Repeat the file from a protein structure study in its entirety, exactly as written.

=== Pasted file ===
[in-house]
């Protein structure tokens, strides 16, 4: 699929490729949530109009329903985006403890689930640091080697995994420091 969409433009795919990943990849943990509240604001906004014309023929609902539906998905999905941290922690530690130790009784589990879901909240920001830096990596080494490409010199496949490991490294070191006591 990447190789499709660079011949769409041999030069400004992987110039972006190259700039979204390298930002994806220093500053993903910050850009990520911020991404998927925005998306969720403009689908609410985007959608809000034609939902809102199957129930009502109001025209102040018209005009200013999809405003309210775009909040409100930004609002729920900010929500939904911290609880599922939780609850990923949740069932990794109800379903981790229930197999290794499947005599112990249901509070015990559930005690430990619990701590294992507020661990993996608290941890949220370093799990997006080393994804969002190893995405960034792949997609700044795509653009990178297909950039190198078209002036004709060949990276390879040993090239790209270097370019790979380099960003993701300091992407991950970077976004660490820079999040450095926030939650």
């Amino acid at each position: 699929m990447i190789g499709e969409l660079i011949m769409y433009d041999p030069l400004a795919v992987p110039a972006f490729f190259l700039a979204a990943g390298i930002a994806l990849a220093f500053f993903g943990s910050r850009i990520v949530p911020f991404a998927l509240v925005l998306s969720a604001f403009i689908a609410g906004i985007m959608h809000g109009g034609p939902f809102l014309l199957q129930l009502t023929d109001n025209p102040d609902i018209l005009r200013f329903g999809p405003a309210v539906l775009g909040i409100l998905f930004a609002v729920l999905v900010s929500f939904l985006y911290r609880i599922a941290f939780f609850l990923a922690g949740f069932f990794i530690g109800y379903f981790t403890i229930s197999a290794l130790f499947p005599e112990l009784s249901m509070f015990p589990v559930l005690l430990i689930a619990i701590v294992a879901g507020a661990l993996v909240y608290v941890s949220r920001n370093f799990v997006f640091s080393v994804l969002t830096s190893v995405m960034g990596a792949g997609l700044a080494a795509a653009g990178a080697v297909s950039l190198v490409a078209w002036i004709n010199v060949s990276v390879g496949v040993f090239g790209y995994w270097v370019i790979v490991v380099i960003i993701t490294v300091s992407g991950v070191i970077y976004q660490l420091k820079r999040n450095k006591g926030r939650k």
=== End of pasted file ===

[in-house]
């Protein structure tokens, strides 16, 4: 699929490729949530109009329903985006403890689930640091080697995994420091 969409433009795919990943990849943990509240604001906004014309023929609902539906998905999905941290922690530690130790009784589990879901909240920001830096990596080494490409010199496949490991490294070191006591 990447190789499709660079011949769409041999030069400004992987110039972006190259700039979204390298930002994806220093500053993903910050850009990520911020991404998927925005998306969720403009689908609410985007959608809000034609939902809102199957129930009502109001025209102040018209005009200013999809405003309210775009909040409100930004609002729920900010929500939904911290609880599922939780609850990923949740069932990794109800379903981790229930197999290794499947005599112990249901509070015990559930005690430990619990701590294992507020661990993996608290941890949220370093799990997006080393994804969002190893995405960034792949997609700044795509653009990178297909950039190198078209002036004709060949990276390879040993090239790209270097370019790979380099960003993701300091992407991950970077976004660490820079999040450095926030939650």
């Amino acid at each position: 699929m990447i190789g499709e969409l660079i011949m769409y433009d041999p030069l400004a795919v992987p110039a972006f490729f190259l700039a979204a990943g390298i930002a994806l990849a220093f500053f993903g943990s910050r850009i990520v949530p911020f991404a998927l509240v925005l998306s969720a604001f403009i689908a609410g906004i985007m959608h809000g109009g034609p939902f809102l014309l199957q129930l009502t023929d109001n025209p102040d609902i018209l005009r200013f329903g999809p405003a309210v539906l775009g909040i409100l998905f930004a609002v729920l999905v900010s929500f939904l985006y911290r609880i599922a941290f939780f609850l990923a922690g949740f069932f990794i530690g109800y379903f981790t403890i229930s197999a290794l130790f499947p005599e112990l009784s249901m509070f015990p589990v559930l005690l430990i689930a619990i701590v294992a879901g507020a661990l993996v909240y608290v941890s949220r920001n370093f799990v997006f640091s080393v994804l969002t830096s190893v995405m960034g990596a792949g997609l700044a080494a795509a653009g990178a080697v297909s950039l190198v490409a078209w002036i004709n010199v060949s990276v390879g496949v040993f090239g790209y995994w270097v370019i790979v490991v380099i960003i993701t490294v300091s992407g991950v070191i970077y976004q660490l420091k820079r999040n450095k006591g926030r939650k």